Editor’s note: This is the final essay in a six-part series about behavioral theology.
In the Sisters of Zion Convent in Jerusalem near the start of the Via Dolorosa, a roped-off section draws attention to a carving in the stone floor. Crudely etched lines form a circle of boxes in a pattern reminiscent of a game board, which is exactly what it is.
Wherever off-duty Roman soldiers gathered, game boards like this one for Basileus, the game of Kings, are commonly found. The object of the game was simple: soldiers rolled dice in order to push two game pieces, kings, forward along a pathway with long reeds. The king who made it to the center first won. The king who didn’t was toppled in a mock execution.
Our guide in Israel delighted in relating this game to the scene of Jesus’ torment at the hands of Roman guards before his crucifixion. While this connection is exegetically hypothetical, the allusions are striking.
In all four Gospels, Roman soldiers dress Jesus as a king, in a robe, and three mention a crown of thorns, perhaps resembling the nimbus found around the head of the divine emperor on Roman coins. The soldiers strike Jesus with a reed, mocking him with taunts of “Hail, King of the Jews!” It is easy to imagine Roman soldiers, tired of playing with symbols, transforming Jesus into a life-size game piece.
If this is a fair read, what is mockery to the soldiers is dramatic irony to the communities hearing the Gospels. These communities know Jesus as true ho basileus. The man they mock as king really is king to the evangelists.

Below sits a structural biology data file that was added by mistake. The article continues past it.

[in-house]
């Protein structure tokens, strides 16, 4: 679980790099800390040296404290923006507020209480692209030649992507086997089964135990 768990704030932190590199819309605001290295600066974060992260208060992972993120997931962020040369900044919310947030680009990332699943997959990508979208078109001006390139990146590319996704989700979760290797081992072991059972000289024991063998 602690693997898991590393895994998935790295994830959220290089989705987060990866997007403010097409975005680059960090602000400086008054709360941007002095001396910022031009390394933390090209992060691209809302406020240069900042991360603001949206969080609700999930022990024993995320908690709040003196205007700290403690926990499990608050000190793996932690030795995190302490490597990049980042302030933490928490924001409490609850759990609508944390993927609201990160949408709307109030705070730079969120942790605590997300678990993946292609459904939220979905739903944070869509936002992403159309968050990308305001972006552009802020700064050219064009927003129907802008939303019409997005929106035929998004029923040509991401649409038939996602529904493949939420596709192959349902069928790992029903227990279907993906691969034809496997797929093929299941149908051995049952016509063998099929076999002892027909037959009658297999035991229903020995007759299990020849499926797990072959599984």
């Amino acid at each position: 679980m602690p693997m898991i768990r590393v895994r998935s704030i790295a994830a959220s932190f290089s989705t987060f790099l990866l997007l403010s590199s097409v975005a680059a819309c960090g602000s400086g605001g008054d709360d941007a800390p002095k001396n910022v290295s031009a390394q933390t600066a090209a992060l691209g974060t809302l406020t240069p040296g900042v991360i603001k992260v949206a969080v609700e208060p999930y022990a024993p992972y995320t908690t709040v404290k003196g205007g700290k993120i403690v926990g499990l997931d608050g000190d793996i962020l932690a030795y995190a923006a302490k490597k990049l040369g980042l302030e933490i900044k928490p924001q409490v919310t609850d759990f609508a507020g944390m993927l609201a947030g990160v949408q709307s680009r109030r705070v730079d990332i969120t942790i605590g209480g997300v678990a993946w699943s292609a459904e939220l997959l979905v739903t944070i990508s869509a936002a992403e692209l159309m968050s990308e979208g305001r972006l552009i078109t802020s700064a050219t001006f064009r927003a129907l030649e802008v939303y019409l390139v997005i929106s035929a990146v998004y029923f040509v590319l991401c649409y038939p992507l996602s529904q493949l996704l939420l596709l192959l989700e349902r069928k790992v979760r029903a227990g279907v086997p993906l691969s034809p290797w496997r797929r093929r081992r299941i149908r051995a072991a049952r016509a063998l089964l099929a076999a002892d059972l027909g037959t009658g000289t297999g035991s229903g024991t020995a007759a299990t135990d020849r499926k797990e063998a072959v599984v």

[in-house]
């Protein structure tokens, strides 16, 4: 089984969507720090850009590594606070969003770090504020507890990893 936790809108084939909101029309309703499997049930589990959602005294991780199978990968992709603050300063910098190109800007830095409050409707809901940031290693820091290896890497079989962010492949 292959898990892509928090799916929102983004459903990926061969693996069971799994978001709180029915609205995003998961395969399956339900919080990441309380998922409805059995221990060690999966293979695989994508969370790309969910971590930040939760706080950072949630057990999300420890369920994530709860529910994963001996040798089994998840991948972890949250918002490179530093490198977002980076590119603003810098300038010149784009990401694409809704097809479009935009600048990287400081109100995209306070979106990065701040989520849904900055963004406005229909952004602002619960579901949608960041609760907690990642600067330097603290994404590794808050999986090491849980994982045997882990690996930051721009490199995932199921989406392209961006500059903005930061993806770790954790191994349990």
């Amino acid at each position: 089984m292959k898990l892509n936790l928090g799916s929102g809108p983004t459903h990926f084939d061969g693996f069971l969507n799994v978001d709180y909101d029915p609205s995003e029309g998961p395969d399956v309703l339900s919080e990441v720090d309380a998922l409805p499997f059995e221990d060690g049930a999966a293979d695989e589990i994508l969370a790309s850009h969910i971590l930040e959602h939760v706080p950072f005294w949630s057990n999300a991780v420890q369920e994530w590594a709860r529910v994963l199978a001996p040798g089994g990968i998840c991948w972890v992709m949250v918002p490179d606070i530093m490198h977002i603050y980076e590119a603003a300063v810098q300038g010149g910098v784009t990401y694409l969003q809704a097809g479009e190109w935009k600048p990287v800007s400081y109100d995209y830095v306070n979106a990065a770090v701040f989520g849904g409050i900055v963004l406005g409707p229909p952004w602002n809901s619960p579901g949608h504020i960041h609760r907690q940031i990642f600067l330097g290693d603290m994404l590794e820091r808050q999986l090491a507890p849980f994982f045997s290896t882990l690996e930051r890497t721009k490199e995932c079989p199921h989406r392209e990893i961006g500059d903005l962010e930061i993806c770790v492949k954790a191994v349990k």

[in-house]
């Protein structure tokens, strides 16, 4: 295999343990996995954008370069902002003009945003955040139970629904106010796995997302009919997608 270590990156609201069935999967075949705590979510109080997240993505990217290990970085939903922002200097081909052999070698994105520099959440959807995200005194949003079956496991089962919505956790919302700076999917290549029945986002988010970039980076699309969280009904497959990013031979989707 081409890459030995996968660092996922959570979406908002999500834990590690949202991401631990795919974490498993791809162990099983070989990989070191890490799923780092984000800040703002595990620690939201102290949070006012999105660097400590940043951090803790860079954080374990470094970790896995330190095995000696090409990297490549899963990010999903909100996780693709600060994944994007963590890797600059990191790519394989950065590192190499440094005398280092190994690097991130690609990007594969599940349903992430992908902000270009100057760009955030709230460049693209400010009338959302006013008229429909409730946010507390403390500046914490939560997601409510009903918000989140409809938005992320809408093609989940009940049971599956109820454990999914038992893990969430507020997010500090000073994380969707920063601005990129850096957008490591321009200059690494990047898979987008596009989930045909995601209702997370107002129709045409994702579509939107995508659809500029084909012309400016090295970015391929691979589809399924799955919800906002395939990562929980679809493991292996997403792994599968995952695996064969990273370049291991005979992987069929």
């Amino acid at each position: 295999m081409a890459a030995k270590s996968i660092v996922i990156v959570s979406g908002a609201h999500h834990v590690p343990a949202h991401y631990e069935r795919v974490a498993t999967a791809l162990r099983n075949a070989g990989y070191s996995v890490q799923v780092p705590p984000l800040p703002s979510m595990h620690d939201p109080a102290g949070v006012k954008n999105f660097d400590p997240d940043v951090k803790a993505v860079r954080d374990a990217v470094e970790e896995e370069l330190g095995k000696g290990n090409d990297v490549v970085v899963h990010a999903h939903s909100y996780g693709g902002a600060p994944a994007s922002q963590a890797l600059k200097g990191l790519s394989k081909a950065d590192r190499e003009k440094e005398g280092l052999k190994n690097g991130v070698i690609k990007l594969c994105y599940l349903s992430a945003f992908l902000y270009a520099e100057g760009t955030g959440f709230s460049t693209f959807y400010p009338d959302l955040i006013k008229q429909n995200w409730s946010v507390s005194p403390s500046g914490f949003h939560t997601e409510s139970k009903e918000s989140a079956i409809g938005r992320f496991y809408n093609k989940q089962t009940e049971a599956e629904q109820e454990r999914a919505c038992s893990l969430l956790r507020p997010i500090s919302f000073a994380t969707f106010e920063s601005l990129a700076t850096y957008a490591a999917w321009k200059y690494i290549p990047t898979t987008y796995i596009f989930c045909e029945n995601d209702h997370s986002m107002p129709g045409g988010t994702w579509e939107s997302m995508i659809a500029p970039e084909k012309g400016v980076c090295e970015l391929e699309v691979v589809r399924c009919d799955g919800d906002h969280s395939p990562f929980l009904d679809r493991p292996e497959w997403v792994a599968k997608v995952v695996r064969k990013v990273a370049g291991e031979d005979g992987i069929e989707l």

The game the Roman soldiers play out of boredom or cruelty is revelatory to these communities, because far more powerfully than merely telling the reader that Jesus will be a rejected king, the Gospels show it in the image of the game. Games, then and now, often possess this unusual, revelatory quality, offering participants and spectators new insights into themselves and the world around them.
Game theory, a rigorous field of mathematics, helps us better understand the revelatory quality games possess. The term “game,” in this discipline, refers to a conflicted interaction between two or more players.
The power of game theory lies in its ability not only to frame common relational interactions into accessible, parable-like stories but also to simplify complicated situations into strategic models based on payoffs derived from the preferences of each player.
Game theory’s influence in the world is without question. Political and business leaders pay game theorists princely consulting fees, and terms such as “zero-sum game” and games like “chicken” and the “prisoner’s dilemma” have found their way into common parlance.
However, the weakness of game theory is that it assumes each player is a perfectly rational, perfectly self-interested, Spock-like being. The problem, as we’ve seen throughout this series on behavioral theology, is that actual living, breathing human beings aren’t perfectly rational. We are prone to predictable biases due to the heuristics our brains use to process the world. Moreover, we are emotional, both more loving and more easily angered than classical game theory predicts.
Enter behavioral game theory.